The Confessions of a Backslider – By Henry Morrison

Chapter 5

Army Experiences

There were a great many young college and university men in the volunteer army during the Spanish-American war. No one looked for a long war or much serious fighting, and we all believed in our superiority over the Spanish soldiers as fighters, and many of us young men looked upon the war as a sort of outing or picnic and went in for the excitement of it and a jolly, good time generally. The fighting did not amount to so much, but there were some distressingly hot moments before it was over, and a number of fine young fellows were cut down by bullets and a great many more, in fact some thousands of the boys, were swept by disease into untimely graves.

“Strange to say in those days and nights about the camp fire, while I was trying hard to persuade myself that I had certainly ascended from apes, and that it mattered but little if one ape should kill another, I found myself quite inclined to talk on religious subjects. My distressed state of mind drove me to seek to confirm myself in unbelief. If I could only have found some one who could have proven to me, beyond a doubt, that the Bible was a concoction of stories and fables gotten up by uninspired and designing men it would have lifted a load off of my guilty soul.

I was not much surprised, and somewhat comforted, to find most of our college and university men, especially those from the East and Northeast, were unbelievers in the Scriptures. I met with quite a number who, like myself, had once been Christians but had been robbed of their faith in the Scriptures, in the schools they had attended, and, like myself along with the giving up of their faith, had given up their morals also, and had become miserably wicked men. Skeptical college professors seem to forget that the old faith which they regard as musty superstition, has a powerful moral effect upon men’s lives; that it lifts up high standards of honesty, sobriety, and virtue, and these in the way of promised rewards and punishments, offer most powerful incentives toward a right course of conduct, and true manly living. There is that in the nature and surroundings of a young man, that draws him very strongly toward an improper and dangerous course of conduct. An unquestioning faith in the Bible and the future life, revealed in its pages and what it says of the final fearful outcome of sinful conduct, places a powerful restraint upon a man. It gives him both hopes and fears to check and brace him to resist temptation and to develop strong and pure character.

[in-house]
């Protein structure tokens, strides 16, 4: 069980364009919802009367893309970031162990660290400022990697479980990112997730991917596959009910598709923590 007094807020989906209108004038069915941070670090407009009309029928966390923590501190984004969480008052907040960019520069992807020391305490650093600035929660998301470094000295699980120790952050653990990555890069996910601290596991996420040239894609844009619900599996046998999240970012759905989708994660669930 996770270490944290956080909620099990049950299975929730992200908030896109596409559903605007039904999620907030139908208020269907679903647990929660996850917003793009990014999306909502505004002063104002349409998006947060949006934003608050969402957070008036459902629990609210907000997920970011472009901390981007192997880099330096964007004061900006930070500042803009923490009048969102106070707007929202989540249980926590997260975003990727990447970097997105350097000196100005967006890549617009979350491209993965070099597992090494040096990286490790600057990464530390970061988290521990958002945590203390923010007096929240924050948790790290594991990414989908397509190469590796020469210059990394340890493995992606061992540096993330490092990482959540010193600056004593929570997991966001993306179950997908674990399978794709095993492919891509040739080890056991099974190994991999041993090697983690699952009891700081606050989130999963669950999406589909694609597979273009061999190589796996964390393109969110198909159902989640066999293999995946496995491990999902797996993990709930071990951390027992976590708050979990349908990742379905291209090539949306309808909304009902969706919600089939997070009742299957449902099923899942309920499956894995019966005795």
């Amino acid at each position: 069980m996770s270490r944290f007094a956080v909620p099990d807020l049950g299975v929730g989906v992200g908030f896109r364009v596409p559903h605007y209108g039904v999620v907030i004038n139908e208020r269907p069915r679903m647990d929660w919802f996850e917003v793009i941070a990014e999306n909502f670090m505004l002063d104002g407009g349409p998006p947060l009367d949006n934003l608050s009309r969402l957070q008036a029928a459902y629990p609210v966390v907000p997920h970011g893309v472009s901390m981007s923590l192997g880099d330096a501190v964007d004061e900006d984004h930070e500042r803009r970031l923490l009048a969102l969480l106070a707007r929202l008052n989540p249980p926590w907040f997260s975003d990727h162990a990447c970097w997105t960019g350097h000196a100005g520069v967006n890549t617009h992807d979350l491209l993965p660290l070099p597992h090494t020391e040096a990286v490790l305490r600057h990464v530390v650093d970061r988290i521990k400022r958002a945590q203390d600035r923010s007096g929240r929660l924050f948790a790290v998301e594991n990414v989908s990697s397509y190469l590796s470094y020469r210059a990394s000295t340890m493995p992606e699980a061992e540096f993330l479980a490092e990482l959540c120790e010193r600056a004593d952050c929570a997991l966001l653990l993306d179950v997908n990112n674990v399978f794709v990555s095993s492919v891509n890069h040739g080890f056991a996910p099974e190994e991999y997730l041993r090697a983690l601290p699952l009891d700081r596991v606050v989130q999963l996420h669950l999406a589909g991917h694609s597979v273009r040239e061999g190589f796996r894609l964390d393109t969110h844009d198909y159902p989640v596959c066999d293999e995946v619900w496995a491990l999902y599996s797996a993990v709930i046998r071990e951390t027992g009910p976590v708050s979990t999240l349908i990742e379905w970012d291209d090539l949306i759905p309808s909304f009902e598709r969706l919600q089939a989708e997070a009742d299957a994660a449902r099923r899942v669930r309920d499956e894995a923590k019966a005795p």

The modern destructive critic in the college or pulpit, destroys this wholesome faith in the Bible, takes off the restraints, unbridles the appetites, cuts loose the latch of the passions and sends young men into rampant wickedness. Of course, that is not their purpose, nevertheless it is almost certainly the result of the course they pursue, many of them are doubtless acquainted with the facts, and yet seem perfectly willing to take the risk involved in the propagation of their free and easy notions about the inspiration and authority of the word of God.

The soldier in the United States army finds very little to restrain himself from sin, or to help him, self to a life of purity and right living. A large per cent of the army officers are materialistic in their views. They too have the taint of unbelief that is so common today in many of our schools, and among a large per cent of the public man of the country. Comparatively few army officers, whatever their views may be with reference to the Scriptures or the religious life here and hereafter, wield an influence that has any moral effect upon their soldiers. The chaplains themselves seem to be for the most part, political chaplains. That is, they were men who had a pull. They were not appointed to the chaplaincy because of any especial fitness for the position, but because they had friends who were able to secure for them the position and they wont along for the money, the recreation, and the novelty of it instead of to watch over and protect the boys from the ruin of army life.

It is wonderful how the social vulture will gather about an army camp. The very worst of men and women come flocking in there from all quarters and settle down around the soldier boys to live off of them. Saloons and brothels, gambling dens and dives, will spring up like mushrooms at any place where soldiers are stationed for even a few weeks. In the Cuban campaign, the people swarmed like flies about our camps and the sin and degradation were something fearful.